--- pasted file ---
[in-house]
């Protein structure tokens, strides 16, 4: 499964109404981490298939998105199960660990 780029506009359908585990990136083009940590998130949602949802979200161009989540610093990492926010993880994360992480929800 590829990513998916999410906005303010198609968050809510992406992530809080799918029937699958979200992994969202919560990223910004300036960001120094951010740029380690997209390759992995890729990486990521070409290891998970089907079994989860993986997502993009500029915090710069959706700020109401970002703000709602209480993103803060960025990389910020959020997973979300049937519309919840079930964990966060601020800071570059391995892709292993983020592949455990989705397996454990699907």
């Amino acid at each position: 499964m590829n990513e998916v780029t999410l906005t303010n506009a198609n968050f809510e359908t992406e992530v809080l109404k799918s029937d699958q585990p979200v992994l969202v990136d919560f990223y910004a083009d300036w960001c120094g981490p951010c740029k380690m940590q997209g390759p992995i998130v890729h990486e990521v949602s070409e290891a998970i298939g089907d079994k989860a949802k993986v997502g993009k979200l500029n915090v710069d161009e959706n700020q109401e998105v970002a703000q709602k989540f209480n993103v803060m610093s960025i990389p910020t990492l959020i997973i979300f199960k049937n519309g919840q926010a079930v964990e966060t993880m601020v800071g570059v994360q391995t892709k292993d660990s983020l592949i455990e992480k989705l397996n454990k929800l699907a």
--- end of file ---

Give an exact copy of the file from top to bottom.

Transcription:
[in-house]
């Protein structure tokens, strides 16, 4: 499964109404981490298939998105199960660990 780029506009359908585990990136083009940590998130949602949802979200161009989540610093990492926010993880994360992480929800 590829990513998916999410906005303010198609968050809510992406992530809080799918029937699958979200992994969202919560990223910004300036960001120094951010740029380690997209390759992995890729990486990521070409290891998970089907079994989860993986997502993009500029915090710069959706700020109401970002703000709602209480993103803060960025990389910020959020997973979300049937519309919840079930964990966060601020800071570059391995892709292993983020592949455990989705397996454990699907």
């Amino acid at each position: 499964m590829n990513e998916v780029t999410l906005t303010n506009a198609n968050f809510e359908t992406e992530v809080l109404k799918s029937d699958q585990p979200v992994l969202v990136d919560f990223y910004a083009d300036w960001c120094g981490p951010c740029k380690m940590q997209g390759p992995i998130v890729h990486e990521v949602s070409e290891a998970i298939g089907d079994k989860a949802k993986v997502g993009k979200l500029n915090v710069d161009e959706n700020q109401e998105v970002a703000q709602k989540f209480n993103v803060m610093s960025i990389p910020t990492l959020i997973i979300f199960k049937n519309g919840q926010a079930v964990e966060t993880m601020v800071g570059v994360q391995t892709k292993d660990s983020l592949i455990e992480k989705l397996n454990k929800l699907a």